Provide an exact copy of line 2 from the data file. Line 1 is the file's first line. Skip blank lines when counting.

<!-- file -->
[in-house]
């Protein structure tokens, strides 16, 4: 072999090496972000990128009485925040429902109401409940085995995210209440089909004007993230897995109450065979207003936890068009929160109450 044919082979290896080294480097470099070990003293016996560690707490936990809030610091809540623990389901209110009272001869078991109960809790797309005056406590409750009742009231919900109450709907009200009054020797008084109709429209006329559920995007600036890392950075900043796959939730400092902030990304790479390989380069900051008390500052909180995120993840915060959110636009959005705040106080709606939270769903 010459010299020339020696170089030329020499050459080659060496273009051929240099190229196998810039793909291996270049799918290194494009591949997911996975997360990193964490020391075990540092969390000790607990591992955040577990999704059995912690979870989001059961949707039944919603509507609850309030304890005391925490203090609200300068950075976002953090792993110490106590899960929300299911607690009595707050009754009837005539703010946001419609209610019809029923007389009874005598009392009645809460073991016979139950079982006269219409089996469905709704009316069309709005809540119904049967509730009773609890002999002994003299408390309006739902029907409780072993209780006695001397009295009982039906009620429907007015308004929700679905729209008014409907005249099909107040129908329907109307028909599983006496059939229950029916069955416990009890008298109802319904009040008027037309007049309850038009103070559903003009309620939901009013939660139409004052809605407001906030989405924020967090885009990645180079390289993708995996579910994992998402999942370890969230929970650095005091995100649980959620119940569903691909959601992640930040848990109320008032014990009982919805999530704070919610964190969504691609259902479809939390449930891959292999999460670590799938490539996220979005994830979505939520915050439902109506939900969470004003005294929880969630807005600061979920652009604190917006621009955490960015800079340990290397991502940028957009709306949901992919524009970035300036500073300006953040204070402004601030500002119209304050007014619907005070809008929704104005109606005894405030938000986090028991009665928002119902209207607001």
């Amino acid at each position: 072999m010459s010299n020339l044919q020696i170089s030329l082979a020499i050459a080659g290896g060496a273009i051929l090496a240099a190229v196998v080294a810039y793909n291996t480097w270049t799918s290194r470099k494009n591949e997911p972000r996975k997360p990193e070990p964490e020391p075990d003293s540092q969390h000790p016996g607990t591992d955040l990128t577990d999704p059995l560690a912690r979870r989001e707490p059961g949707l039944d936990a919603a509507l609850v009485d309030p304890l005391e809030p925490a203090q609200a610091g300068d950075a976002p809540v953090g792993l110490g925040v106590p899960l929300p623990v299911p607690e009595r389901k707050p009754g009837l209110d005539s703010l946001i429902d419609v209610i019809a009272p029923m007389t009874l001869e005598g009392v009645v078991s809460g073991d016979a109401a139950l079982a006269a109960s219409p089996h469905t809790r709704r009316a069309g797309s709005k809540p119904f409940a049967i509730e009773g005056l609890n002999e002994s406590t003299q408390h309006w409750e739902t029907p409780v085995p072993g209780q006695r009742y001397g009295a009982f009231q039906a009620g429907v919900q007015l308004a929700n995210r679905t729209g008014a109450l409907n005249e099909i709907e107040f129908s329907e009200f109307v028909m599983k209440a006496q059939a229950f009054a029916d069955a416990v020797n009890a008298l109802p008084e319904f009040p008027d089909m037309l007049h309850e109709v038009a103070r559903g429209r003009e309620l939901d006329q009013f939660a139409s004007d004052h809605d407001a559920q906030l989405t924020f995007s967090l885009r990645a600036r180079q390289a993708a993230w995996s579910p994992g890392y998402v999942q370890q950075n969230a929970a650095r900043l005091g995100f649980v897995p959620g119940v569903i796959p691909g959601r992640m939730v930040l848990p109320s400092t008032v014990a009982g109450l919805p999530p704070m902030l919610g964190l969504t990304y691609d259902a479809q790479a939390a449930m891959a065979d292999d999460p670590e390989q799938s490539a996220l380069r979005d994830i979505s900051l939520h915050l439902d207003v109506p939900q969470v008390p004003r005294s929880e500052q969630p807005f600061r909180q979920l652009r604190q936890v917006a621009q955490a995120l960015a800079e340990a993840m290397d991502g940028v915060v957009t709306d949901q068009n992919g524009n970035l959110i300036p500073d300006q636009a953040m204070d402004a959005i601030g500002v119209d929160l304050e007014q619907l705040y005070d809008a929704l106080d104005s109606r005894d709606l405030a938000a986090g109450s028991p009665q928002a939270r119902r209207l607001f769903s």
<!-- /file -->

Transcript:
């Protein structure tokens, strides 16, 4: 072999090496972000990128009485925040429902109401409940085995995210209440089909004007993230897995109450065979207003936890068009929160109450 044919082979290896080294480097470099070990003293016996560690707490936990809030610091809540623990389901209110009272001869078991109960809790797309005056406590409750009742009231919900109450709907009200009054020797008084109709429209006329559920995007600036890392950075900043796959939730400092902030990304790479390989380069900051008390500052909180995120993840915060959110636009959005705040106080709606939270769903 010459010299020339020696170089030329020499050459080659060496273009051929240099190229196998810039793909291996270049799918290194494009591949997911996975997360990193964490020391075990540092969390000790607990591992955040577990999704059995912690979870989001059961949707039944919603509507609850309030304890005391925490203090609200300068950075976002953090792993110490106590899960929300299911607690009595707050009754009837005539703010946001419609209610019809029923007389009874005598009392009645809460073991016979139950079982006269219409089996469905709704009316069309709005809540119904049967509730009773609890002999002994003299408390309006739902029907409780072993209780006695001397009295009982039906009620429907007015308004929700679905729209008014409907005249099909107040129908329907109307028909599983006496059939229950029916069955416990009890008298109802319904009040008027037309007049309850038009103070559903003009309620939901009013939660139409004052809605407001906030989405924020967090885009990645180079390289993708995996579910994992998402999942370890969230929970650095005091995100649980959620119940569903691909959601992640930040848990109320008032014990009982919805999530704070919610964190969504691609259902479809939390449930891959292999999460670590799938490539996220979005994830979505939520915050439902109506939900969470004003005294929880969630807005600061979920652009604190917006621009955490960015800079340990290397991502940028957009709306949901992919524009970035300036500073300006953040204070402004601030500002119209304050007014619907005070809008929704104005109606005894405030938000986090028991009665928002119902209207607001």